Aquatic animals can use their tails to create mechanical sounds, warning others of danger or as a display to intimidate potential predators. Whales use their large tails to slap the water surface. This makes a loud sound and a large water spray. Both are also used to startle a would-be predator.
American beavers use a similar technique to warn other beavers of potential danger. Their tails are shaped like a paddle. The wider and thicker the tail, the greater the sound.
The vocal sound is also used as a threat. Walruses can create loud booms or clangs to scare off predators, warn others of danger, and show dominance over smaller walruses.
During courtship, many animals use sound. All bird species have their song, a combination or pattern of chirps designed to attract a mate. Aquatic mammals also produce different sounds during the breeding season.
Female animals will often reserve a distinctive sound for their offspring. A mother can often tell her young apart from another female by the sounds they make. If a youngster moves too far from their mother and gets lost, the mother will produce a call or sound designed to attract the baby back to her. The infant will also produce a similar sound, much like human babies cry when hungry or uncomfortable.
Sound is a crucial form of showing dominance. A dominant dog will often growl or chuff at another dog, challenging them. Usually, this type of communication is enough to stop a physical fight and avoids the risk of injury.
Hunting is often reliant on sound. Scientists believe that sperm whales can use sound to stun their prey. This is also known as the ‘big bang hypothesis.’ A sperm whale is responsible for the loudest sound from an animal ever recorded. The click was recorded off the coast of Norway and measured 234 dB.
Crab shrimp can create a sound wave by snapping their jaws together, creating an air bubble. The bubble creates a sound wave when it bursts, stunning nearby fish and making them easier to catch.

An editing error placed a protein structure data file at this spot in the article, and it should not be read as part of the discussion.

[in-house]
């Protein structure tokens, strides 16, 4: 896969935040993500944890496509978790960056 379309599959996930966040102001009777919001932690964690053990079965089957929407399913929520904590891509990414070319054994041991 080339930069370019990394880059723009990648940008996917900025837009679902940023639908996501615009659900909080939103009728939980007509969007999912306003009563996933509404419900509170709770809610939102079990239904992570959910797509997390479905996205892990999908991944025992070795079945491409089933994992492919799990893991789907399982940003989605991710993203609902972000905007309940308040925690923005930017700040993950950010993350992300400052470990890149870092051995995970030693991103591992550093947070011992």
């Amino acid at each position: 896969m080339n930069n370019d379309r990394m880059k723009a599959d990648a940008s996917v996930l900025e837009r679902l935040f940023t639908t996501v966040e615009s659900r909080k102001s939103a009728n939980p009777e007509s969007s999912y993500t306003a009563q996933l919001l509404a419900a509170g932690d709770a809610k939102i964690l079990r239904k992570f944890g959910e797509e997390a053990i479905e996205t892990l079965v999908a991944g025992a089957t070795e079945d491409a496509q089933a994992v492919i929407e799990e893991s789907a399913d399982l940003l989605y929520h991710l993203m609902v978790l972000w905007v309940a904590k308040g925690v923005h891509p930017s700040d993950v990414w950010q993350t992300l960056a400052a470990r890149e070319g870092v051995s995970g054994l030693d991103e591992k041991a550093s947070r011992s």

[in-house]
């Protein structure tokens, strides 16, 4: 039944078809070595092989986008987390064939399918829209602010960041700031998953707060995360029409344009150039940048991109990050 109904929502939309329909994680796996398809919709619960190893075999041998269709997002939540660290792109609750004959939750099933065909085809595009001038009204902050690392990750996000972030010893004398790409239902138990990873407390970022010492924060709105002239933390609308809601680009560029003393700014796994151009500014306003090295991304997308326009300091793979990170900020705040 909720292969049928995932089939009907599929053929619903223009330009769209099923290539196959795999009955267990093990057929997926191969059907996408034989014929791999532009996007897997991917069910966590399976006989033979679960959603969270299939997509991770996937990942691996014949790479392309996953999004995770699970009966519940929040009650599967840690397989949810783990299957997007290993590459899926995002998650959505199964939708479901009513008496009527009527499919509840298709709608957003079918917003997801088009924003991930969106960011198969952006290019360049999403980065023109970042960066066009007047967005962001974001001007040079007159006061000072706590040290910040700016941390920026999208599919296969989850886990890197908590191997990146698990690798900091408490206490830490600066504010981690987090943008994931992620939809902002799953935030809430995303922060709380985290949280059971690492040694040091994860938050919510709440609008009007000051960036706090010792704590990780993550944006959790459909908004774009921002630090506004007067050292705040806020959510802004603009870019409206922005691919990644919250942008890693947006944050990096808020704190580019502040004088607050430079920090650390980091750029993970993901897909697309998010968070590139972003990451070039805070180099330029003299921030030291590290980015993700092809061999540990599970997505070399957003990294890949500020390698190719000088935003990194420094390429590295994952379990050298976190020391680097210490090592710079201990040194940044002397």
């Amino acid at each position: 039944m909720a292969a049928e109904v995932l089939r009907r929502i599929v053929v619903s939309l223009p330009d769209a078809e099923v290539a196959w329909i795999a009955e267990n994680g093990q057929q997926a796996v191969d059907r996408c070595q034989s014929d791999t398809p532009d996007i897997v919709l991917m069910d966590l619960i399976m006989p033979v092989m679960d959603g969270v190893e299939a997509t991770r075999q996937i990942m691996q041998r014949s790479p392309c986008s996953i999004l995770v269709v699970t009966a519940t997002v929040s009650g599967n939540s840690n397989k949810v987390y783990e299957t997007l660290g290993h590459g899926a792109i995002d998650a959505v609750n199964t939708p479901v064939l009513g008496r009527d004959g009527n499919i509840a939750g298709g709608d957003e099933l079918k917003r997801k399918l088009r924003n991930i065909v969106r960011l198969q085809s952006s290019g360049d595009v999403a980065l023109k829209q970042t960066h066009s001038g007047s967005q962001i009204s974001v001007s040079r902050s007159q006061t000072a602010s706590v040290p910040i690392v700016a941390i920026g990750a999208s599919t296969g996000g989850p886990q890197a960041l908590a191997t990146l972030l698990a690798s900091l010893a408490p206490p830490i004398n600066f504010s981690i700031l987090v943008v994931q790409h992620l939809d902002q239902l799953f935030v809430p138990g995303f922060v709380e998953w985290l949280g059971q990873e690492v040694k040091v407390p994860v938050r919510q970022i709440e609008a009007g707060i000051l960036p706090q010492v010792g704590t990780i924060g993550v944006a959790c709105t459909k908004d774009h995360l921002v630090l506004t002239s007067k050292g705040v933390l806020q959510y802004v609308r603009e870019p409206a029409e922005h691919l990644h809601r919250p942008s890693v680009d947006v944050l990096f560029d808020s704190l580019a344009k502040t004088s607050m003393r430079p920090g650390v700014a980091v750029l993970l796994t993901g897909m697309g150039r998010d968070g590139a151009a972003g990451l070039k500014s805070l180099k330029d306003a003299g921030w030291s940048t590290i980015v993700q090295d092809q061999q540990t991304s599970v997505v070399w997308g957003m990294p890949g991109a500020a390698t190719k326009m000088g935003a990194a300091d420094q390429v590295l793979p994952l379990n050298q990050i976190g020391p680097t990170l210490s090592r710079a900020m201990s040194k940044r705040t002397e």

Many people believe that fish do not make any sounds. However, they can produce a variety of sounds, especially for courtship. Some fish use their swim bladder to create sound. They use a sonic muscle to contract and expand the swim bladder to create drumming sounds. Some fish develop sounds more like a purr or a pulse.
Animals That Make No Sound
While most animal species can make sound, either vocally or mechanically, some species make no sound.
Animals that move will always make sounds with their bodies, but this is unconscious sound production. Mechanical sounds are often made deliberately by the animal.
Species such as snails, slugs, and worms do not purposely create sound as a form of communication. The only sound they are known to produce is during movement when their bodies rub against the ground.
Aside from the snapping sounds they make during feeding, sharks are also considered silent animals. They do not growl or click, and they use body language to communicate rather than sound.
Jellyfish are another aquatic animal that does not produce sound deliberately. They can create sound waves using their tentacles or bell as they swim, but this is unconscious sound production. Jellyfish cannot make a sound for communication as they do not have a brain capable of creating the required complex patterns of behavior to form sound.
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Bryan Harding is a member of the American Society of Mammalogists and a member of the American Birding Association. Bryan is especially fond of mammals and has studied and worked with them around the world. Bryan serves as owner, writer, and publisher of North American Nature.